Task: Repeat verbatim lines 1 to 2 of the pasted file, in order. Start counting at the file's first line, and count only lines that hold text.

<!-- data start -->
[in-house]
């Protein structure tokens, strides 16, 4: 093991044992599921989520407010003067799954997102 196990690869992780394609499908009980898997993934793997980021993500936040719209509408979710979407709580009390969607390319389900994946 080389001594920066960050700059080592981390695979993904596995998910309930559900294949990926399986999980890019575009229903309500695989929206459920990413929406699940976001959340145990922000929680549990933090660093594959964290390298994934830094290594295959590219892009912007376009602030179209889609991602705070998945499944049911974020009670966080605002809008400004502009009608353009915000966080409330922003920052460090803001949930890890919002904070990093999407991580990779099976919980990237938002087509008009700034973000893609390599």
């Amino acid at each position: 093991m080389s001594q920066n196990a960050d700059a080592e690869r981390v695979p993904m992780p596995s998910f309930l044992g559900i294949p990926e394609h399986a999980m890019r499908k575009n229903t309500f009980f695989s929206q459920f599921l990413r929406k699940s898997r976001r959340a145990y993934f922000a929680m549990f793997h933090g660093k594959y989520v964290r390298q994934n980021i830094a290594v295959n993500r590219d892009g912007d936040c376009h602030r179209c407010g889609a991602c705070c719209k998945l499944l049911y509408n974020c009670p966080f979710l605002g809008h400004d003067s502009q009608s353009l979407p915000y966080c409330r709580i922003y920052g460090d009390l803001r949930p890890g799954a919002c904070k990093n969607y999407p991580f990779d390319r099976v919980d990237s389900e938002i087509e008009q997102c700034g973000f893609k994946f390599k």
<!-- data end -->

[in-house]
């Protein structure tokens, strides 16, 4: 093991044992599921989520407010003067799954997102 196990690869992780394609499908009980898997993934793997980021993500936040719209509408979710979407709580009390969607390319389900994946 080389001594920066960050700059080592981390695979993904596995998910309930559900294949990926399986999980890019575009229903309500695989929206459920990413929406699940976001959340145990922000929680549990933090660093594959964290390298994934830094290594295959590219892009912007376009602030179209889609991602705070998945499944049911974020009670966080605002809008400004502009009608353009915000966080409330922003920052460090803001949930890890919002904070990093999407991580990779099976919980990237938002087509008009700034973000893609390599």